The Statistics Teacher Network is a newsletter published three
times a year by the American Statistical
Association - National Council of Teachers of Mathematics Joint
Committee on Curriculum in Statistics and Probability for Grades K-12.
We need your letter, announcements, articles, and information about
what is happening in statistics education!
Rebecca Pierce, Ball State University
Derek Webb, Bemidji State University
Angela L. E. Walmsley, Associate Dean, Northeastern University Seattle Graduate Campus
Jessica Cohen, Western Washington University
David Thiel, Clark County School District
A BRIEF HISTORY
In 1967, the ASA/NCTM Joint Committee on the Curriculum in Statistics
and Probability for grades K-12 was created by the American Statistical
Association and the National Council of Teachers of Mathematics.
It was given four responsibilities:
- to support a newsletter, The Statistics Teacher Network, for communication
with precollege teachers.
- to assist in securing funding to support curriuclum efforts for
- to develop strategies to promote statistics and probability in the
- to provide leadership for the inclusion of statistics and probability
in assessment and curriculum efforts.
The committee consists of 7 members: 3 appointed by ASA, 3 by NCTM,
and one ASA staff person (Assistant Director K-16 Education Programs).
Fred Mosteller was the first chair. Under his leadership, two publications
were created: a four volume series called Statistics by Example (no
longer in print); and, the book ``Statistics: A Guide to the Unknown''
edited by Judith Tanur (Wadsworth 1989, 3rd ed.).
In the 1980's, along with providing input to the creation of the NCTM
Curriculum Standards of 1989, the Joint Committee created the highly
successful project of five volumes of hands-on probability and statistics
called Quantitative Literacy. Other projects followed although not
directed by the Joint Committee. They included Elementary Quantitative
Literacy, Data Driven Mathematics, and Science Education and Quantitative
Literacy. The committee also served in an advisory capacity in various
facets of the creation of Advanced Placement Statistics (first examination,
May 1997). The Joint Committee was directly responsible for the creation
of the American Statistical Project Competition in 1987, and in the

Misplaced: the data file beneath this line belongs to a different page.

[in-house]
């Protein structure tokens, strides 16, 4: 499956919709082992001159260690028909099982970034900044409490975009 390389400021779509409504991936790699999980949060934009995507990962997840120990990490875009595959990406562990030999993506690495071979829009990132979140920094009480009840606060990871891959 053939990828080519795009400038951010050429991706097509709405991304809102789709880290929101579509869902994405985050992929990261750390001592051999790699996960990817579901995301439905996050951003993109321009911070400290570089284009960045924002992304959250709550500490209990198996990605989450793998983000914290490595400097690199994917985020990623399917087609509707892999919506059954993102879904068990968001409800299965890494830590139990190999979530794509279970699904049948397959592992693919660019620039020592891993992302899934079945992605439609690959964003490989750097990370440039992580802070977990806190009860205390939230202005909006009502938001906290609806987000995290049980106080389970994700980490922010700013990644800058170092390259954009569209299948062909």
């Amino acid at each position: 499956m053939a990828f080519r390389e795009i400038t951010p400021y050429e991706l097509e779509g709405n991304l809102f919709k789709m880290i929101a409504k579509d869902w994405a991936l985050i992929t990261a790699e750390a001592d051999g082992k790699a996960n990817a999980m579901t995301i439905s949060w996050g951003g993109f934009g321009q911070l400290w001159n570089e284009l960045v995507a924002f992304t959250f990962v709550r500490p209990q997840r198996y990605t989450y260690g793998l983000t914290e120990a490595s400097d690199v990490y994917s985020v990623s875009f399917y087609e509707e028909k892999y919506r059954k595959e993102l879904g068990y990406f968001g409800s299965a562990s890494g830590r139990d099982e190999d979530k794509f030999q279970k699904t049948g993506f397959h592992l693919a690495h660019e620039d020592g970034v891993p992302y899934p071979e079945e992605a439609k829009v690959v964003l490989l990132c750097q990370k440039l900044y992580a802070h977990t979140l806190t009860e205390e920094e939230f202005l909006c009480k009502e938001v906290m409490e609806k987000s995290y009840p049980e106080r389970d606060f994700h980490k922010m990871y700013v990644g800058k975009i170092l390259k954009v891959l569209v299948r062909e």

late 1990's also became responsible for the American Statistical Poster
Competition that was started in 1990.
As stated above, one of the Joint Committee's initial responsibilities
was to create a newsletter for precollege teachers. The first issue
of the "Statistics Teacher Network'' newsletter (commonly referred
to as simply "STN'') appeared in September 1982 with Ann Watkins
as editor. Beth Bryan took over the reigns three years later with issue
10, followed by Jack Kinney in December 1988 with issue 19. Jerry Moreno
became editor with issue 31, fall 1992, and continued through issue
62 in winter 2003. Issues 63-71 were under the leadership of Beth Lazerick.
The format of STN changed from hard copy to electronic with issue 72
along with having four editors: Derek Webb, chief editor, and associate
editors Larry Peterson, Rebecca Pierce, and Angie Walmsley.
STN is a free publication whose purpose is to keep grades K-12 teachers
informed of statistical workshops, programs, and reviews of books, software,
and calculators. In addition, articles are included that describe statistical
activities that have been successful in the classroom. Contributors
come from all levels of statistical expertise; the editor is responsible
for collecting all appropriate information to be printed.
If you want to be informed of when future editions of STN are available,
please subscribe to our new STN e-mail list by sending an e-mail message
to firstname.lastname@example.org. Only the list
moderator will send out announcements to the list when new STN issues
are available online. We will no longer be mailing paper copies of
STN or postcards announcing new online STN issues.
Contact Rebecca Pierce for further information, including volunteering to write or review articles.